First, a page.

remembering the first world war
Study Day, Saturday 3 November 2018, 2.00 pm–5.30 pm
Price: £50.00 / £45.00 students. Tea and coffee provided.
Venue: Stapleford Granary, Bury Road, Stapleford, Cambridge CB22 5BP
Bookings now open.
CAMcard holders can book at the student price. Please bring proof of status to the event.
War and memory
It is 100 years since the First World War ended. Its bitter legacy was felt long into the twentieth century and beyond. Two leading scholars explore some of the beautiful and disturbing writings of the war. How does that literature speak to us now?
Ivor Gurney and Wilfred Owen
War Poetry, War Music
Kate Kennedy, Oxford
The First World War, more than any other conflict, is viewed through the literature it inspired. Of the many poets who used their experiences in their verse, the voice of Wilfred Owen has dominated our conception of war poetry. We will look at his now iconic war poetry to ask what purpose the First World War poets served, and how strongly Owen's poetry has shaped our understanding both of what war poetry should be, and of how we might view the First World War itself.
We will also look at Ivor Gurney, war poet and composer. When all the other war poets were saying ‘Goodbye to All That’ after the Armistice, Gurney, abandoned and alone in a mental asylum remained a war poet well into the 1920s. Gurney wrote his trench experiences into his music as well as his poetry. This lecture explores Gurney's poetry and song to understand his unique sense of war and mental illness.
The Shock and Sadness of War
Trudi Tate, Cambridge
How did civilians bear witness to the trauma of the First World War? Did civilians suffer from shell shock? After the war, both civilians and veterans felt disappointed and disillusioned by the peace. What had the war achieved? This lecture explores First World War writings of Virginia Woolf, Rudyard Kipling, D. H. Lawrence, and others.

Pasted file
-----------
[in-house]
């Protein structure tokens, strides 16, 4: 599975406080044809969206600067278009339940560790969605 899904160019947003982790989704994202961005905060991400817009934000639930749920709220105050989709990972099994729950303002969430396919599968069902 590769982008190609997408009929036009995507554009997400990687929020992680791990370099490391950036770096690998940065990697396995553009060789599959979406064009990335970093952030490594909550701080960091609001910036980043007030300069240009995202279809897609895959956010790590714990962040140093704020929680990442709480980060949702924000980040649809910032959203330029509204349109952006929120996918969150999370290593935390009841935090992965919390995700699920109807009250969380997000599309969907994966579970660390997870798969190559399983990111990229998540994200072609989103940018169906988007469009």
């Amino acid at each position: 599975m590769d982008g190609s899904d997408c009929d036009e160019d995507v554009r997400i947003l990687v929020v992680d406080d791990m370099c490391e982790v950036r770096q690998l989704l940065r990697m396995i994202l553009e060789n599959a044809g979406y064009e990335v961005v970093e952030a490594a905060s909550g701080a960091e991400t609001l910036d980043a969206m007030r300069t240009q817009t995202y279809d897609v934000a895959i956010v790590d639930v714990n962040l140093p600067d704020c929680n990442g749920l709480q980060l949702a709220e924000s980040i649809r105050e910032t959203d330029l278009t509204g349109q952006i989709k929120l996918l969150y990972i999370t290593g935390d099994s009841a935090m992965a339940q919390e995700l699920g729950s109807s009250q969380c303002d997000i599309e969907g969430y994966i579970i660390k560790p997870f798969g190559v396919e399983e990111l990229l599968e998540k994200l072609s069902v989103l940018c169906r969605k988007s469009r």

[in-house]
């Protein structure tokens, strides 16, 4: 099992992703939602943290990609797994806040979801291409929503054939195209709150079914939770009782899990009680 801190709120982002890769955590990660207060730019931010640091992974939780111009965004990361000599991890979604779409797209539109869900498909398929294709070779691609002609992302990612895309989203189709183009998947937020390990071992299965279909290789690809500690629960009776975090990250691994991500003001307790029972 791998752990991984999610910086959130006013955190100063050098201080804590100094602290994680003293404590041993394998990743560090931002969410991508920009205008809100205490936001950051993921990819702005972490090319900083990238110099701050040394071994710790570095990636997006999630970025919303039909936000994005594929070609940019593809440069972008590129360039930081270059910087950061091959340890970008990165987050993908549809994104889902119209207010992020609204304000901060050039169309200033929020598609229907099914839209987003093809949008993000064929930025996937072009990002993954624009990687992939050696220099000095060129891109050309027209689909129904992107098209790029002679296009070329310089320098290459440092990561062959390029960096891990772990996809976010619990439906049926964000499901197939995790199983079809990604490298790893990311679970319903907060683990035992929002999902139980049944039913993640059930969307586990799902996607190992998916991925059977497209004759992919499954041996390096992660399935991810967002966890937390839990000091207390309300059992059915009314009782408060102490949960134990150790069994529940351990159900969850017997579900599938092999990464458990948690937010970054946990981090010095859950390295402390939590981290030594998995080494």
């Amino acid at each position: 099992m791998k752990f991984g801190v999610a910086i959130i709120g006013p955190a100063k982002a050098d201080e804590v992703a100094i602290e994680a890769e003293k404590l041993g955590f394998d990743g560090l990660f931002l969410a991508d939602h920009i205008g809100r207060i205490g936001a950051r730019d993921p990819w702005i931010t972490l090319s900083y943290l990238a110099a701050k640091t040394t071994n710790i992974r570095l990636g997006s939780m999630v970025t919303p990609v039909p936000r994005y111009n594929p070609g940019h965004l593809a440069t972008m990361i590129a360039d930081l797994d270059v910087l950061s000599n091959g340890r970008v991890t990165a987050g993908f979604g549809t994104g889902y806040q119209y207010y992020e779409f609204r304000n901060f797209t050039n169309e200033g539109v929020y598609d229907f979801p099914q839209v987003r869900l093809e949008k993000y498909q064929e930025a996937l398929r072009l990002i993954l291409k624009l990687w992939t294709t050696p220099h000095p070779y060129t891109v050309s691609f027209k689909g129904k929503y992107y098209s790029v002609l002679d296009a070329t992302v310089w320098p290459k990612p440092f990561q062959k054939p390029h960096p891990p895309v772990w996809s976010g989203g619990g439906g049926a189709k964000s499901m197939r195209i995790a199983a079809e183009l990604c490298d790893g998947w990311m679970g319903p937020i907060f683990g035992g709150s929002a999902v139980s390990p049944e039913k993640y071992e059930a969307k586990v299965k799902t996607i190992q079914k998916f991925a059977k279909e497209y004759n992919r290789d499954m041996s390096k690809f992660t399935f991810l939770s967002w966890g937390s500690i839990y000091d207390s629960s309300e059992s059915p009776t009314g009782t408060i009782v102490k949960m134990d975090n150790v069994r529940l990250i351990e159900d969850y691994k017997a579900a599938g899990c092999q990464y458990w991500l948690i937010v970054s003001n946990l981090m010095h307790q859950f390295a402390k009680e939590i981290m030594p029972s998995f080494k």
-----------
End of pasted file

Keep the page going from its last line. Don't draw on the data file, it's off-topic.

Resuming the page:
The day ends with a round-table discussion in which everyone can participate.
Kate Kennedy is Associate Director of the Oxford Centre for Life-Writing, Fellow of Wolfson College, Oxford, and author of a forthcoming biography of Ivor Gurney.
Trudi Tate is Fellow of Clare Hall, Affiliated Lecturer in the Faculty of English, Cambridge, and Director of Literature Cambridge. Her books include Modernism, History and the First World War (rev. edn 2013), Women's Fiction and the Great War, and Women, Men and the Great War. Website.
Both lecturers have published widely on the First World War. Their joint publications include The Silent Morning: Culture and Memory After the Armistice (2013) and special issues of the journals First World War Studies (2011) and the Ivor Gurney Journal (2007).
All ages are are welcome to join us for a taste (or a reminder) of the best of university education. Free place for a teacher bringing 5+ students. Contact us for details: firstname.lastname@example.org